Clinical and Experimental Pharmacology and Physiology (2012) 39, 674–679

doi: 10.1111/j.1440-1681.2011.05599.x

3rd Australia–China Biomedical Research Conference (ACBRC2011)

GAPDH: A common enzyme with uncommon functions
Craig Nicholls,*† He Li* and Jun-Ping Liu*†‡§
§

*Molecular Signalling Laboratory, Murdoch Childrens Research Institute, †Department of Immunology, Monash University, Department of Genetics, University of Melbourne, Melbourne, Victoria, Australia and ‡Institute of Aging Research, Hangzhou Normal University School of Medicine, Hangzhou, China

SUMMARY
1. Glyceraldehyde-3-phosphate dehydrogenase (GAPDH) has long been recognized as an important enzyme for energy metabolism and the production of ATP and pyruvate through anaerobic glycolysis in the cytoplasm. 2. Recent studies have shown that GAPDH has multiple functions independent of its role in energy metabolism. Although increased GAPDH gene expression and enzymatic function is associated with cell proliferation and tumourigenesis, conditions such as oxidative stress impair GAPDH catalytic activity and lead to cellular aging and apoptosis. 3. The mechanism(s) underlying the effects of GAPDH on cellular proliferation remains unclear, yet much evidence has been accrued that demonstrates a variety of interacting partners for GAPDH, including proteins, various RNA species and telomeric DNA. 4. The present mini review summarizes recent findings relating to the extraglycolytic functions of GAPDH and highlights the significant role this enzyme plays in regulating both cell survival and apoptotic death. Key words: GAPDH, nuclear signalling, protein interaction, RNA binding, telomere DNA binding.

until recently, been assigned the rather unglamorous title of a ‘housekeeping’ gene, with but a few scant reports of possible extraglycolytic functions prior to the mid-1990s. However, recent times have seen the ongoing discovery of new roles for GAPDH in a diverse range of cellular processes, clearly demonstrating that there is more complexity to GAPDH than initially meets the eye. Indeed, far from being a run-of-the-mill protein useful only as a mere reference gene in the study of other, more interesting molecules and processes, this enzyme is emerging as a key component in the function and regulation of many fundamental cellular processes.2–5 Figure 1 serves as an overview, summarising the variety of roles ascribed to GAPDH. The present mini review summarizes recent findings pertaining to the extraglycolytic roles of GAPDH, particularly its roles in the nucleus and in the regulation cell proliferation, and serves as a baseline for further investigations of the structure and function of GAPDH at the molecular level.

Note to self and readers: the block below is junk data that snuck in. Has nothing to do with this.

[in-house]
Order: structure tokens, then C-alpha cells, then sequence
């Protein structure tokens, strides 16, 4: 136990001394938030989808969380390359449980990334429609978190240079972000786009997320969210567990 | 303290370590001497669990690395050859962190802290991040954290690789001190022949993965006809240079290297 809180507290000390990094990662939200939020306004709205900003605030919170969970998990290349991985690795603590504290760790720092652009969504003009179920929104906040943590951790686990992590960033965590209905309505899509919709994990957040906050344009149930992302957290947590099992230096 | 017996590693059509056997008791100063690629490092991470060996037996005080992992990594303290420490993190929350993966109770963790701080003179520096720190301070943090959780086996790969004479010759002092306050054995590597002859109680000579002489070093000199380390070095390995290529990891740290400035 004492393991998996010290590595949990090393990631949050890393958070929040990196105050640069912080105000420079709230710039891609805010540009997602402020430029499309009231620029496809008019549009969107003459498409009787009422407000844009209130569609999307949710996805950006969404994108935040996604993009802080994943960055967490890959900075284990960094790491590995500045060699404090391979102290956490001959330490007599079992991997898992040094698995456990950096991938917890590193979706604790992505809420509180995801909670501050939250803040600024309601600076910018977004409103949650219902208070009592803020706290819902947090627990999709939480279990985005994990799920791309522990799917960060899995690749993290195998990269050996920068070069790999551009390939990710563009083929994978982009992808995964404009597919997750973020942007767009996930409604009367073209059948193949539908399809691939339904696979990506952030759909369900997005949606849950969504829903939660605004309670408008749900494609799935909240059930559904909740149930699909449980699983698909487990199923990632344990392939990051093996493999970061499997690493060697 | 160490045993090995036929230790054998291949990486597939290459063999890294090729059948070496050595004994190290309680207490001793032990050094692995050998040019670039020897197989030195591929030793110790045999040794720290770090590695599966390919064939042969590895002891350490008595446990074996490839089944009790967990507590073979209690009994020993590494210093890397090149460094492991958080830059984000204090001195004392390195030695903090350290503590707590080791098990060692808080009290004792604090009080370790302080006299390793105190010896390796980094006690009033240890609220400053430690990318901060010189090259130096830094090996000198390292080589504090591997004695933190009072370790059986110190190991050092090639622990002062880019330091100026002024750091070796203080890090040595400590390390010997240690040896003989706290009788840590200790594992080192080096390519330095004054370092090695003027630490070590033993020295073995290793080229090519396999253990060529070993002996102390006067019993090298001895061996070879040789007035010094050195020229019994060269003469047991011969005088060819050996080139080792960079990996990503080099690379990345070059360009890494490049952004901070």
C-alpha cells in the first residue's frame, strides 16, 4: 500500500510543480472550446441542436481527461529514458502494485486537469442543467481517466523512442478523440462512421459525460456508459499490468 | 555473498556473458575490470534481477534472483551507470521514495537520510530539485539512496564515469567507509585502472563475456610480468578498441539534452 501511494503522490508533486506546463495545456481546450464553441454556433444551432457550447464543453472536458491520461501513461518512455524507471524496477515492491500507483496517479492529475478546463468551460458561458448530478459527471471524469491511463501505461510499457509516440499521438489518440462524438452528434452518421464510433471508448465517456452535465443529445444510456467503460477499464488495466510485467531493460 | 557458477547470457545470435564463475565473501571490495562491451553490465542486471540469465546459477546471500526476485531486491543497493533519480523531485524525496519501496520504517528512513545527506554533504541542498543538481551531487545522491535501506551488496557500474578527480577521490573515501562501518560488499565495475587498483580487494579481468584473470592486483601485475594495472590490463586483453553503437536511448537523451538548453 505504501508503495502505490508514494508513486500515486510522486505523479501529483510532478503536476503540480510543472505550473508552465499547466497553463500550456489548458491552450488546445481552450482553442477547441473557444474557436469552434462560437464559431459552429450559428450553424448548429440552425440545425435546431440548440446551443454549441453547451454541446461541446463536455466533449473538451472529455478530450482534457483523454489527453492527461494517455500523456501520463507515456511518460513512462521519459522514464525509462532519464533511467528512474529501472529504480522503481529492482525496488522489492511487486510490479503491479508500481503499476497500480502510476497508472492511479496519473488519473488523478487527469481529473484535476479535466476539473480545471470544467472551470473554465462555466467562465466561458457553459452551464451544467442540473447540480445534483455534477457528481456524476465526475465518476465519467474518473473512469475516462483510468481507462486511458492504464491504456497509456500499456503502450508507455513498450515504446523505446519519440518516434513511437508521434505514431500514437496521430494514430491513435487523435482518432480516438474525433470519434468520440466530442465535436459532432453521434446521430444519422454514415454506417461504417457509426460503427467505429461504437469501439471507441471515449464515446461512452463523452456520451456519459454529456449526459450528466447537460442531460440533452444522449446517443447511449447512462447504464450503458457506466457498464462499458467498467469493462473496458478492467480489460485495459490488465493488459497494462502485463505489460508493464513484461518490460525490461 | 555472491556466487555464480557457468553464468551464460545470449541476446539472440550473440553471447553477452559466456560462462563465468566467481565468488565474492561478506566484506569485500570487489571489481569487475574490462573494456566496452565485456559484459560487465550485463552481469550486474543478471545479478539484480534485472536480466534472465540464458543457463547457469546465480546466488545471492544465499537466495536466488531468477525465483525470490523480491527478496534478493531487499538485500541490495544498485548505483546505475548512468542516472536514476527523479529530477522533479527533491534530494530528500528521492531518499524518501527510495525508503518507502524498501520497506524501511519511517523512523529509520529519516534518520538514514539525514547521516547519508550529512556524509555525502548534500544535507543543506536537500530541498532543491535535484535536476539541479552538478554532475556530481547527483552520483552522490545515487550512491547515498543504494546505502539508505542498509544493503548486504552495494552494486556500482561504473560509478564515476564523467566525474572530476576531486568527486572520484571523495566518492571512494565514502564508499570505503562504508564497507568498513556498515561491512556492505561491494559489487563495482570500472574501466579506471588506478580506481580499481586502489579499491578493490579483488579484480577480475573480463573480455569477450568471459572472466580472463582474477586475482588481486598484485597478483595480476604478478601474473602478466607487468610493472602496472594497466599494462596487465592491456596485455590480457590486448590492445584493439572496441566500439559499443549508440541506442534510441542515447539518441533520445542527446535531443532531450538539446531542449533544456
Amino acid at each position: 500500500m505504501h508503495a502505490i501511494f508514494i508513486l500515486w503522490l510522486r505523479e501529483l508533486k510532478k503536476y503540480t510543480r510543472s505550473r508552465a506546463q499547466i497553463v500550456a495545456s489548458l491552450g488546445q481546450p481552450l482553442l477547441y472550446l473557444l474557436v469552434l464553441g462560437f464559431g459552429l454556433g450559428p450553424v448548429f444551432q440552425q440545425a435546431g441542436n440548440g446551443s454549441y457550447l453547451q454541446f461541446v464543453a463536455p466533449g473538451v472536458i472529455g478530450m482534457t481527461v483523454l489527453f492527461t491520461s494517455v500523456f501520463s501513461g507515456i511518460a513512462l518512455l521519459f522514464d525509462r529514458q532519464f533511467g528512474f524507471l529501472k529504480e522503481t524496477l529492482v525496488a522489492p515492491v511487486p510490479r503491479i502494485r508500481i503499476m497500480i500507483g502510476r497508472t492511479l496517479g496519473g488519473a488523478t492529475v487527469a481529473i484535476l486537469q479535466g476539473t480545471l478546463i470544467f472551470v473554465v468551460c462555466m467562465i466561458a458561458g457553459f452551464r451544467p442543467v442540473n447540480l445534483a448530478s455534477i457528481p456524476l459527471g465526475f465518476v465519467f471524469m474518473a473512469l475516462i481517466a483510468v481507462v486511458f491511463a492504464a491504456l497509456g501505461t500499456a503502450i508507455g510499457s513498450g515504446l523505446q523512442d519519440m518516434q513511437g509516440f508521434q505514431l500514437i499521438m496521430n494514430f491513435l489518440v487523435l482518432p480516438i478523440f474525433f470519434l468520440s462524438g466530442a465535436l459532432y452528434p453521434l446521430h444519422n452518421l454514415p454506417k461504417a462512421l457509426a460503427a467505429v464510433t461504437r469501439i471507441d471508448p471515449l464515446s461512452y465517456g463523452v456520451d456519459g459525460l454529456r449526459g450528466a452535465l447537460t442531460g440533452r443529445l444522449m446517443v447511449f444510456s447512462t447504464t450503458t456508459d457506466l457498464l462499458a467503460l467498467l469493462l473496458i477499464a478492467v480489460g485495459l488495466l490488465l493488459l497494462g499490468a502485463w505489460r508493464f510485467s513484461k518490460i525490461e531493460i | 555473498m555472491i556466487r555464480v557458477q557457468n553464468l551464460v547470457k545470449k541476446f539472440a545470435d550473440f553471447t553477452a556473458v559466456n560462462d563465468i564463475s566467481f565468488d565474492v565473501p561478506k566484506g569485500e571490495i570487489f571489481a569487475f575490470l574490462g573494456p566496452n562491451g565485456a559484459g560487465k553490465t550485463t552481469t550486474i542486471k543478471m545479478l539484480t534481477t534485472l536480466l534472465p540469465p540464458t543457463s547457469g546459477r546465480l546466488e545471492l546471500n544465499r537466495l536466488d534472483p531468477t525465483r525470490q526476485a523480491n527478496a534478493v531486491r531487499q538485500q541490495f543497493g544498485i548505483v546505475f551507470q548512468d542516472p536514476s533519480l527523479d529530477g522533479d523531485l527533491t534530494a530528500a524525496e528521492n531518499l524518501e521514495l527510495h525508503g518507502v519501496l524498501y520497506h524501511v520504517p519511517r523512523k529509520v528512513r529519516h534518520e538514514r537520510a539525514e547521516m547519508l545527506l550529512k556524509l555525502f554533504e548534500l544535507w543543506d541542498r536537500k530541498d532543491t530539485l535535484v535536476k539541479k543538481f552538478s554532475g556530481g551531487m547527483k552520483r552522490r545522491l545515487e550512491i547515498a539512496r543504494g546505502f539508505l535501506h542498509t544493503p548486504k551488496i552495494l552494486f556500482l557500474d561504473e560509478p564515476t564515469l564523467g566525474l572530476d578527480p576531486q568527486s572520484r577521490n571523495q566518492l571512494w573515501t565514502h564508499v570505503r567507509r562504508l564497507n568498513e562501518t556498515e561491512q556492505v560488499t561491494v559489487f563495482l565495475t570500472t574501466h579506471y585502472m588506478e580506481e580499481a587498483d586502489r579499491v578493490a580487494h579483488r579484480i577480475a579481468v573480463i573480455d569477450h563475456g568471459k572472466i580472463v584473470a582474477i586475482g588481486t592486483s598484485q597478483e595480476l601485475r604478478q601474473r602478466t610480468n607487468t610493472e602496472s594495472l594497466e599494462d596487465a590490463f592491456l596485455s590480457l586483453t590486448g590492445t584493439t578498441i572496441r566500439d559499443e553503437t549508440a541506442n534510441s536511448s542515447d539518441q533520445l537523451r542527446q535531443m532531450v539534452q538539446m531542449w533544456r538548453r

BINDING OF NUCLEIC ACIDS BY GAPDH
Since the first report identifying GAPDH as a single-stranded DNA binding protein,6 numerous studies have described a range of nucleic acid binding partners (see Table 1). Various RNA species have been shown to interact with GAPDH both in vitro and in intact cells, with binding typically occurring at AU-rich elements (ARE) in the substrate RNA.7,8 Interestingly, the binding of GAPDH to ARE can have varied, and even opposite, consequences for mRNA stability and gene expression, as discussed below. Colony-stimulating factor 1 (CSF1) is a macrophage cytokine positively implicated in tumour progression.9 The binding of CSF1 mRNA by GAPDH has recently been demonstrated to stabilize the transcript and enhance CSF1 protein levels in ovarian cancer, whereas GAPDH depletion consistently leads to a decrease in CSF1 mRNA and protein levels.10 In contrast with its role in stabilizing CSF1 mRNA, GAPDH binds to and facilitates the degradation of mRNA coding for the potent endothelial vasoconstrictor endothelin (ET)-1.11 The GAPDH-mediated degradation of ET-1 mRNA has been suggested to be caused by unwinding of the ET-1 mRNA and subsequent exposure to ribonucleases.11 Intriguingly, although numerous studies have established that interacting with nucleic acids is a function of the N-terminal NAD+ binding region of GAPDH, only full-length GAPDH can bind to ET-1 RNA probes,11 indicating a requirement for the catalytic domain as well. Consistently, both NAD+ and G3P inhibit GAPDH